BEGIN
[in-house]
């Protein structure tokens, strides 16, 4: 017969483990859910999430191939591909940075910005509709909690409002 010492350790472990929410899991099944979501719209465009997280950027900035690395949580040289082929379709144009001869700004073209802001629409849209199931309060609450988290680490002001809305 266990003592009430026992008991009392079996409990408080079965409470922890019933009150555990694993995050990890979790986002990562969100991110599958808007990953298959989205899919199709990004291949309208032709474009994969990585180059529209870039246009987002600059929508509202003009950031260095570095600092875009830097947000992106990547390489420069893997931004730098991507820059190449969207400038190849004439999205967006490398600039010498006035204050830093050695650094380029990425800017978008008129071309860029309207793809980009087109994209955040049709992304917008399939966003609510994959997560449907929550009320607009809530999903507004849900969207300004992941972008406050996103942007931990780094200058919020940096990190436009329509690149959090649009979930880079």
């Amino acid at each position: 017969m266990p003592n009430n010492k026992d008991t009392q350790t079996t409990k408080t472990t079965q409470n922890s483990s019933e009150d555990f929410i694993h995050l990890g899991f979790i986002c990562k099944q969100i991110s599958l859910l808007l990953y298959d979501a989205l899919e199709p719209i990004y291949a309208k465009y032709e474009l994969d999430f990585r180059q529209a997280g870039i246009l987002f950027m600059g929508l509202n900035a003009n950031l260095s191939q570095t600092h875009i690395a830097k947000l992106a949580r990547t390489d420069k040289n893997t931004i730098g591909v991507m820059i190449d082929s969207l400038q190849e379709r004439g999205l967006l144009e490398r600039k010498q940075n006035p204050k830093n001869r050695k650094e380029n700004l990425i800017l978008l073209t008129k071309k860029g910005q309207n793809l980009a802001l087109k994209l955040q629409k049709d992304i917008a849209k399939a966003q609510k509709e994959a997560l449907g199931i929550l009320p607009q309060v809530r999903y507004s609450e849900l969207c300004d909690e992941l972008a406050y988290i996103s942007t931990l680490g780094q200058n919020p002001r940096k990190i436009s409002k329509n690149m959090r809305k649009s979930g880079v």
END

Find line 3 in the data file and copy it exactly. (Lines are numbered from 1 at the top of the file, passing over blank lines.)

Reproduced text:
């Amino acid at each position: 017969m266990p003592n009430n010492k026992d008991t009392q350790t079996t409990k408080t472990t079965q409470n922890s483990s019933e009150d555990f929410i694993h995050l990890g899991f979790i986002c990562k099944q969100i991110s599958l859910l808007l990953y298959d979501a989205l899919e199709p719209i990004y291949a309208k465009y032709e474009l994969d999430f990585r180059q529209a997280g870039i246009l987002f950027m600059g929508l509202n900035a003009n950031l260095s191939q570095t600092h875009i690395a830097k947000l992106a949580r990547t390489d420069k040289n893997t931004i730098g591909v991507m820059i190449d082929s969207l400038q190849e379709r004439g999205l967006l144009e490398r600039k010498q940075n006035p204050k830093n001869r050695k650094e380029n700004l990425i800017l978008l073209t008129k071309k860029g910005q309207n793809l980009a802001l087109k994209l955040q629409k049709d992304i917008a849209k399939a966003q609510k509709e994959a997560l449907g199931i929550l009320p607009q309060v809530r999903y507004s609450e849900l969207c300004d909690e992941l972008a406050y988290i996103s942007t931990l680490g780094q200058n919020p002001r940096k990190i436009s409002k329509n690149m959090r809305k649009s979930g880079v």